Practice guidance

Organisations to contact for advice

Across Scotland, violence against women partnerships work to support multi-agency initiatives on tackling GBV. At a national level, the Scottish Government Equality Unit leads on this agenda. 

Scottish Women’s Aid is Scotland’s lead organisation working on the elimination of domestic abuse. It has a key role in campaigning for effective responses to domestic abuse. Its members are local women’s aid groups which provide refuge accommodation, support and information to women and children.

Rape Crisis Scotland is the national office for the rape crisis movement. It supports the work of local centres. It provides training, consultancy and information, and works with other agencies to improve responses to sexual violence. It campaigns to challenge attitudes to sexual violence. As part of this campaigning, new resources and a helpline have been introduced in 2015 to support LGBTI survivors of sexual violence. 

Practice guidance

There is a range of practice guidance on all forms of gender-based violence for practitioners available on the gender-based violence and health website.

Useful guidance includes:

The AVA project lists a range of good practice guidance and toolkits on its website. 

Although there have been many successful interventions designed to provide effective responses to GBV, replicating these across services has often been limited by the scope or range of the studies. 

Advocacy is likely to be of benefit to women experiencing domestic abuse. A Cochrane review (2009) of ten randomised controlled trials of advocacy for intimate partner abuse concluded that intensive advocacy could reduce physical abuse, although its effect on mental health, whilst reported as positive in most trials, was equivocal.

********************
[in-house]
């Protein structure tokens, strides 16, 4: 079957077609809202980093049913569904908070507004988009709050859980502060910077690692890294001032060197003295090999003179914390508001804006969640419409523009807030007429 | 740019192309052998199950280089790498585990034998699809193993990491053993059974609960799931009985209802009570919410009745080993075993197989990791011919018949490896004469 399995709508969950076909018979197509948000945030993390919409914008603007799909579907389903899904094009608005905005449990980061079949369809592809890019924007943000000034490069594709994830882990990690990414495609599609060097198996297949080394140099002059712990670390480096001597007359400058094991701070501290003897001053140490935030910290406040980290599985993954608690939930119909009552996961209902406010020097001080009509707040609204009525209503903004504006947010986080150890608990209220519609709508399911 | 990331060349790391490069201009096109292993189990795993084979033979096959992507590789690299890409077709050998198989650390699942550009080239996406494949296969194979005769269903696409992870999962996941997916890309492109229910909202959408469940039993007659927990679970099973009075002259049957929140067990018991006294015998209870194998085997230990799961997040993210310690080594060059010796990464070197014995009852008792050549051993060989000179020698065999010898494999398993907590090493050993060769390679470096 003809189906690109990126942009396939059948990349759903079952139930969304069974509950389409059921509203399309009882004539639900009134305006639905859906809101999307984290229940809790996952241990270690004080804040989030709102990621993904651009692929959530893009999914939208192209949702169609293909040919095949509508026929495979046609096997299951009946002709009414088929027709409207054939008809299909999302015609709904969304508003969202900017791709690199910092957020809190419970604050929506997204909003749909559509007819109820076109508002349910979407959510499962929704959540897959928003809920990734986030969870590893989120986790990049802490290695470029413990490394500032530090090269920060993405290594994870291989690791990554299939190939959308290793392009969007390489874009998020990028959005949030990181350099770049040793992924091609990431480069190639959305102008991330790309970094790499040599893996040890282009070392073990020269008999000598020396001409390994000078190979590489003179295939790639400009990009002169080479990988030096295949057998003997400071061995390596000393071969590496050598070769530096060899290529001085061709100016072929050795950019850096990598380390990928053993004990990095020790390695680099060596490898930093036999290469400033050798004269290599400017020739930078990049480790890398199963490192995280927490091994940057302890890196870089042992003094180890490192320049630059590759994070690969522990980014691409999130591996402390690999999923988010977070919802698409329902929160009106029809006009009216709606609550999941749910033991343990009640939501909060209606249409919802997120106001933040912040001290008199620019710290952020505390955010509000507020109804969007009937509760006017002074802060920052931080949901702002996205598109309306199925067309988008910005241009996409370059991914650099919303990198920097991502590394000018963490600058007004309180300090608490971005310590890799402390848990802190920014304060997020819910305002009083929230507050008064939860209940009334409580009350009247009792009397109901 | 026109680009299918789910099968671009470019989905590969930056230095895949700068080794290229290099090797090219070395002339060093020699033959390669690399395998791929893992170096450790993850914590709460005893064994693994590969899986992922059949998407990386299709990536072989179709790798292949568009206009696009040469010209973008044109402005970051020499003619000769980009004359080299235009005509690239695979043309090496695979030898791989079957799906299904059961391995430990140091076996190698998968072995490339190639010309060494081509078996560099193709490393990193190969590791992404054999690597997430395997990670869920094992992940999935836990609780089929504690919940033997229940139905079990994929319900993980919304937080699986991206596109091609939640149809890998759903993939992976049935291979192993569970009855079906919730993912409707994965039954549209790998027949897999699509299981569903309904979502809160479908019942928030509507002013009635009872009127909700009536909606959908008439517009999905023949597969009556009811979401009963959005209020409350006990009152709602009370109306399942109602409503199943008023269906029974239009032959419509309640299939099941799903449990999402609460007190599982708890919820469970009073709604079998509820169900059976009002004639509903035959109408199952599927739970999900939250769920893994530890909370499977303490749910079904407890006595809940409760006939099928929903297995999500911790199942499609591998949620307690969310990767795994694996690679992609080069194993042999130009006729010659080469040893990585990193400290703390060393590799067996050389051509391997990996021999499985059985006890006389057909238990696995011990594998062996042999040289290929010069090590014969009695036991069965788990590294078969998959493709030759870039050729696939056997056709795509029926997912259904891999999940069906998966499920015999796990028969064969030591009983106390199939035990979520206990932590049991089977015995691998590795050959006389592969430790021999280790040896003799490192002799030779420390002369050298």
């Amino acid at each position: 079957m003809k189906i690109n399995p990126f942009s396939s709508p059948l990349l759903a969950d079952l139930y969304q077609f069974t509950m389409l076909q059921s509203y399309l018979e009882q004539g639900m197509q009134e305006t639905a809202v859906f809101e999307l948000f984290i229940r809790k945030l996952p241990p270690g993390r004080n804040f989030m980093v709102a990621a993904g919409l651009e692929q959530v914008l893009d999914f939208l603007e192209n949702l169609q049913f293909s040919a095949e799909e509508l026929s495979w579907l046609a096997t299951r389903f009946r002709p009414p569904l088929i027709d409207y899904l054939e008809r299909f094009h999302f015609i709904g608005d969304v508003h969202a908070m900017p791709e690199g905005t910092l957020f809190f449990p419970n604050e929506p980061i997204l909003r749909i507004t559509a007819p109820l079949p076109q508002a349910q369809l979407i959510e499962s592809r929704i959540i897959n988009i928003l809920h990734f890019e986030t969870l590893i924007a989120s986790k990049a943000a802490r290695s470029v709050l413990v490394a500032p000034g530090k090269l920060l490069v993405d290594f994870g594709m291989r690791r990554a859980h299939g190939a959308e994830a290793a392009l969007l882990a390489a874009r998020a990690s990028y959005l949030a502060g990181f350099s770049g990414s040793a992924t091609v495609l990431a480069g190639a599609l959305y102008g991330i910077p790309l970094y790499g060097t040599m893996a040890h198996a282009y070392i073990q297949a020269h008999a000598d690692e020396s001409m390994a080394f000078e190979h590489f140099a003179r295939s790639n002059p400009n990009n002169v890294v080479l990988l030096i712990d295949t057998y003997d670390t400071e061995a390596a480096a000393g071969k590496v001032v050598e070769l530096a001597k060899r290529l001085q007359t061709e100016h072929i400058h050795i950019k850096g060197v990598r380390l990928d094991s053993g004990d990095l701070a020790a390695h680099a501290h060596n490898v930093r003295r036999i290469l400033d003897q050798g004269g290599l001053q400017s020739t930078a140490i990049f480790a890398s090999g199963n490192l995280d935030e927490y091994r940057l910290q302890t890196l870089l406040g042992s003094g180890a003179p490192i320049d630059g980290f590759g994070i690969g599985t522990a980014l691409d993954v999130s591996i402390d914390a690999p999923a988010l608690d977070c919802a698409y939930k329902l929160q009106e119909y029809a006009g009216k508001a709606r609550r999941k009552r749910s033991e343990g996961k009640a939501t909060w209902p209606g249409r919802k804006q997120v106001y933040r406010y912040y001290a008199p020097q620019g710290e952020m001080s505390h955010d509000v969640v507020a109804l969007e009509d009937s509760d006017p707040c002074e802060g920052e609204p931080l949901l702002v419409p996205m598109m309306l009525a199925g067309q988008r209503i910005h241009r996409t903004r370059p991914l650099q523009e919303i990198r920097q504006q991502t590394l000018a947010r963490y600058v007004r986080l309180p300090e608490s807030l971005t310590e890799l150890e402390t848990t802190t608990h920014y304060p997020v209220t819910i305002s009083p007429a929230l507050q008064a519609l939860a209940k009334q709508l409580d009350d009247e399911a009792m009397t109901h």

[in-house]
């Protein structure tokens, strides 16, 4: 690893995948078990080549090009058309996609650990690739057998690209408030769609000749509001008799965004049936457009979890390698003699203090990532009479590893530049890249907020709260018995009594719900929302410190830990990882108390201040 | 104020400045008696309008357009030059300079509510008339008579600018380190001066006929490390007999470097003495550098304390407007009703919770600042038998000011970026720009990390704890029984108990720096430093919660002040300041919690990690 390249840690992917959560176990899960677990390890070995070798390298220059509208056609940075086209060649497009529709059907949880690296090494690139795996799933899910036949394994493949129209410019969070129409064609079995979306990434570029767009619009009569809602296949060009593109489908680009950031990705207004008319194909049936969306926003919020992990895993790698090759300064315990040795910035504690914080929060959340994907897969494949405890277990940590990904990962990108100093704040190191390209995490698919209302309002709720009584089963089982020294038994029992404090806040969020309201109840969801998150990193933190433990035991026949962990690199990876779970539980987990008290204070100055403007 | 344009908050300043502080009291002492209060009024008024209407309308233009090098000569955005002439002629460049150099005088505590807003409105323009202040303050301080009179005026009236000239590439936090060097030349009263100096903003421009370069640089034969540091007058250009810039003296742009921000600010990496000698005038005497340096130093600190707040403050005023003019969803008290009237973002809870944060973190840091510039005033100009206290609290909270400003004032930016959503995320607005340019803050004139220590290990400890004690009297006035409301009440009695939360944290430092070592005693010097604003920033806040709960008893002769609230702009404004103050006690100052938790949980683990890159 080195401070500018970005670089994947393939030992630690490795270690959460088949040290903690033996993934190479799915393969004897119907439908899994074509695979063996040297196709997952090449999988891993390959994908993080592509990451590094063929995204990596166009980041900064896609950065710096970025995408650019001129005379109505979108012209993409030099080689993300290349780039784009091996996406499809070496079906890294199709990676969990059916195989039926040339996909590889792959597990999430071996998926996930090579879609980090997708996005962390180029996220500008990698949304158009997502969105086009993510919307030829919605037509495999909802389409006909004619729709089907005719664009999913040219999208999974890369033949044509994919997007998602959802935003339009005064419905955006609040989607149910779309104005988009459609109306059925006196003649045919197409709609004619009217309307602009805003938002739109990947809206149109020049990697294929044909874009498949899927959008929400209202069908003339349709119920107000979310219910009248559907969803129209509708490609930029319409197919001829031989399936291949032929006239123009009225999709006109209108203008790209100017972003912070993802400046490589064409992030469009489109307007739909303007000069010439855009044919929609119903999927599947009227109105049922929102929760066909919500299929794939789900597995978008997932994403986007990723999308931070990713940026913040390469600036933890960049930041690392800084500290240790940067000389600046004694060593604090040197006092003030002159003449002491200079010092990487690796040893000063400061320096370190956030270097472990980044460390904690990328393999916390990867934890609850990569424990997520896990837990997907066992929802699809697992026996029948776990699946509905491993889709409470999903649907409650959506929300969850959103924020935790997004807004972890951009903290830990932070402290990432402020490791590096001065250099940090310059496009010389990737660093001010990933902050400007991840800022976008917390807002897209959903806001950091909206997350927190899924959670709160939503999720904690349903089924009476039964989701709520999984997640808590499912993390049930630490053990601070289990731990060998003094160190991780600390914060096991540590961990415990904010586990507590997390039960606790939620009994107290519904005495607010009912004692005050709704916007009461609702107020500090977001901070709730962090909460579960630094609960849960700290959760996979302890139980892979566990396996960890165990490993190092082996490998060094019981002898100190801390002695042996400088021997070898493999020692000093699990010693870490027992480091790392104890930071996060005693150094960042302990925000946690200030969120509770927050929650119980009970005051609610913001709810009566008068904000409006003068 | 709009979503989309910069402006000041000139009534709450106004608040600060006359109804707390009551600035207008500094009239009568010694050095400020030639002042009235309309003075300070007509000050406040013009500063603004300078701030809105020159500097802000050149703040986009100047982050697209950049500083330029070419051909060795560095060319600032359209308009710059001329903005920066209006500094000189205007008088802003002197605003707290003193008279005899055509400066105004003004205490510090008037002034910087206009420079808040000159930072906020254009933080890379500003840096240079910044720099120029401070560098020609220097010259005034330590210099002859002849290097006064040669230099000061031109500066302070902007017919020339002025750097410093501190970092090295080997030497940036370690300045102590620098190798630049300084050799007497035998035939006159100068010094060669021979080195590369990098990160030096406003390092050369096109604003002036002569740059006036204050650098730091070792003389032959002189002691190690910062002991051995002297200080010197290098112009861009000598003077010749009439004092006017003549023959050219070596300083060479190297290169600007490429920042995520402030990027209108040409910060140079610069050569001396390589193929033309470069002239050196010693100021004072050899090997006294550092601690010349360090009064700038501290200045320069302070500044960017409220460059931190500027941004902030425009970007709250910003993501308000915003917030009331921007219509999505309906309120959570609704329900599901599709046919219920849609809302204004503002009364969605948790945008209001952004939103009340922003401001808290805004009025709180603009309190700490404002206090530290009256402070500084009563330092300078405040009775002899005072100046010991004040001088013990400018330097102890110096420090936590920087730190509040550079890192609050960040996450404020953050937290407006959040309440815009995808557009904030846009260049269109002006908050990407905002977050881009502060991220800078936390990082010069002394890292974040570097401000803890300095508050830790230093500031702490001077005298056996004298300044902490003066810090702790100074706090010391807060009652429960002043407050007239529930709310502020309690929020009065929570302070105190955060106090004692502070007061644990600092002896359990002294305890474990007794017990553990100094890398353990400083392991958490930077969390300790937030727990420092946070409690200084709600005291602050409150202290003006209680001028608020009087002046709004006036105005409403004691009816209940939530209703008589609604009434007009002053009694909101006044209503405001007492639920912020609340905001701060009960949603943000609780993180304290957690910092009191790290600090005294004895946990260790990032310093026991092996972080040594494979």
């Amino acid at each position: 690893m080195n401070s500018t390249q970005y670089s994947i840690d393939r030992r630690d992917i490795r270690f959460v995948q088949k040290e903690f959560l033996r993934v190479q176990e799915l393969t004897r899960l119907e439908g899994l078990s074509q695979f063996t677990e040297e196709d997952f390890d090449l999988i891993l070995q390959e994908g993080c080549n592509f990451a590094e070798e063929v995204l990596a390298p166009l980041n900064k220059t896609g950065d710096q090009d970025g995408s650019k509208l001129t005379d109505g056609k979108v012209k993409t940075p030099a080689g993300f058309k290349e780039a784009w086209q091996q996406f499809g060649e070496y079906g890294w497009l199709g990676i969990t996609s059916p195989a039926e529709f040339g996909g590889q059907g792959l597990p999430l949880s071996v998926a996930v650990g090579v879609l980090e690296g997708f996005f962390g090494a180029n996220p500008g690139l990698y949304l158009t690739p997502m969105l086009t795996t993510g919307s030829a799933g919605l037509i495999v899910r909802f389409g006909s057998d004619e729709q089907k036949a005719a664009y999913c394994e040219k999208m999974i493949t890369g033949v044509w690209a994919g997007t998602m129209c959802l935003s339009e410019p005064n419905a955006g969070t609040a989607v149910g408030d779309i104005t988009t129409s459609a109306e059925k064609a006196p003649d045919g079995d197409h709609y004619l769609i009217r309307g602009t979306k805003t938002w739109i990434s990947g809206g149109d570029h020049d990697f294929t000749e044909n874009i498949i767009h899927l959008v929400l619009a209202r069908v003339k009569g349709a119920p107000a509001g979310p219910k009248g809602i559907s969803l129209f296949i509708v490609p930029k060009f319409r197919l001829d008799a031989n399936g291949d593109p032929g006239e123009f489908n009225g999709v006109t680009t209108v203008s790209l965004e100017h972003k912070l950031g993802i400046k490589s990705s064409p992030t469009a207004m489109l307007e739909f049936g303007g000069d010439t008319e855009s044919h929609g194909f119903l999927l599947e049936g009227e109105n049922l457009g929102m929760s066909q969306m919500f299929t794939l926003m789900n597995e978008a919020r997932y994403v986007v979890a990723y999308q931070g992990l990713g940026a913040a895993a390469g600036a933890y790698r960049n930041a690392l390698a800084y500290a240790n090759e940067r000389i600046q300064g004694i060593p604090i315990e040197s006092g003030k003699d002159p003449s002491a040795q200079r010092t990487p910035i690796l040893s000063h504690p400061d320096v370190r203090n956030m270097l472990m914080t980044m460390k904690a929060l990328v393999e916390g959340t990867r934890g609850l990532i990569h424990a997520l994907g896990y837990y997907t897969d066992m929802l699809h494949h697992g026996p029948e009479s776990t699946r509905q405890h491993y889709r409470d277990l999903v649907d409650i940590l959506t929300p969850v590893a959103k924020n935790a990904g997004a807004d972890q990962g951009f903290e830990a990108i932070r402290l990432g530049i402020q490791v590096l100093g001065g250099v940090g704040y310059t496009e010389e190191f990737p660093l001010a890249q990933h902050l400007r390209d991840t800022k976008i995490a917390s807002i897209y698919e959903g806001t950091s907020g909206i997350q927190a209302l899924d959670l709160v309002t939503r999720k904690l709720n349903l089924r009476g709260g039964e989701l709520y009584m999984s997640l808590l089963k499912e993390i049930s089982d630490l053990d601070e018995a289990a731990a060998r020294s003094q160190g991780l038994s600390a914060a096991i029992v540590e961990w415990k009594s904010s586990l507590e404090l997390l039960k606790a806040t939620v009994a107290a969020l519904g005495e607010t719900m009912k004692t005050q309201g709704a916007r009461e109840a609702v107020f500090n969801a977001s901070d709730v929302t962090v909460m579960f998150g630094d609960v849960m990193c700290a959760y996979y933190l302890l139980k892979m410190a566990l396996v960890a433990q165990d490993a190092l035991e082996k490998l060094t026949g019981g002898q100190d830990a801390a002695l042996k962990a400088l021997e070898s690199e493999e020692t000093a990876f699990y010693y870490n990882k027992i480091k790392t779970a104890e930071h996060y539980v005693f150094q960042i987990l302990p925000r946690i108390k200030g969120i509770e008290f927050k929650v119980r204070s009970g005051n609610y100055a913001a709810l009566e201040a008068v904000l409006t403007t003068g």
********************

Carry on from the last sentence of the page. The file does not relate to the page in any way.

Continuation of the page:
A randomised controlled trial of 1,044 women in the US using a psycho-behavioural intervention during pregnancy had demonstrable impacts on levels of domestic abuse and pregnancy outcomes. It recommended routine enquiry of abuse and the incorporation of similar interventions in antenatal care.

A recent randomised control cluster trial in primary care in the UK tested a model to improve the identification of domestic abuse, and enhance the safety of victims. The intervention group recorded three times more identification than the control group, and significant improvements in health outcomes.

In Scotland, the NHS has introduced routine enquiry of domestic abuse in a number of settings. Evaluation reports on the implementation of this approach can be found on the GBV website.

NHS Scotland has produced a specific employee policy on Gender Based Violence in view of the detrimental impact of abuse on health and wellbeing, which may in turn affect attendance, performance and productivity. The GBV Employee Partnership Information Network (PIN) policy demonstrates the commitment of the organisation to improving the safety and welfare of all staff affected by abuse and is being adopted by health boards across Scotland.

Case Studies

NHS Lanarkshire – supporting employees with training resources

NHS Lanarkshire has developed a DVD for use as a resource in training sessions on gender-based violence with employees. The DVD shows examples of good and poor practice in asking about domestic abuse and is accompanied by written guidance for facilitators with prompts to stimulate discussion.

NHS Forth Valley – supporting mental health workers

A gender-based violence interest group has been established within a mental health team in NHS Forth Valley. The group meets regularly to:

  • share experiences of responding to disclosure
  • discuss challenging or complex cases
  • listen to guest speakers, and
  • explore links between gender-based violence and other issues, such as self harm. 

 

 

Updated July 2015

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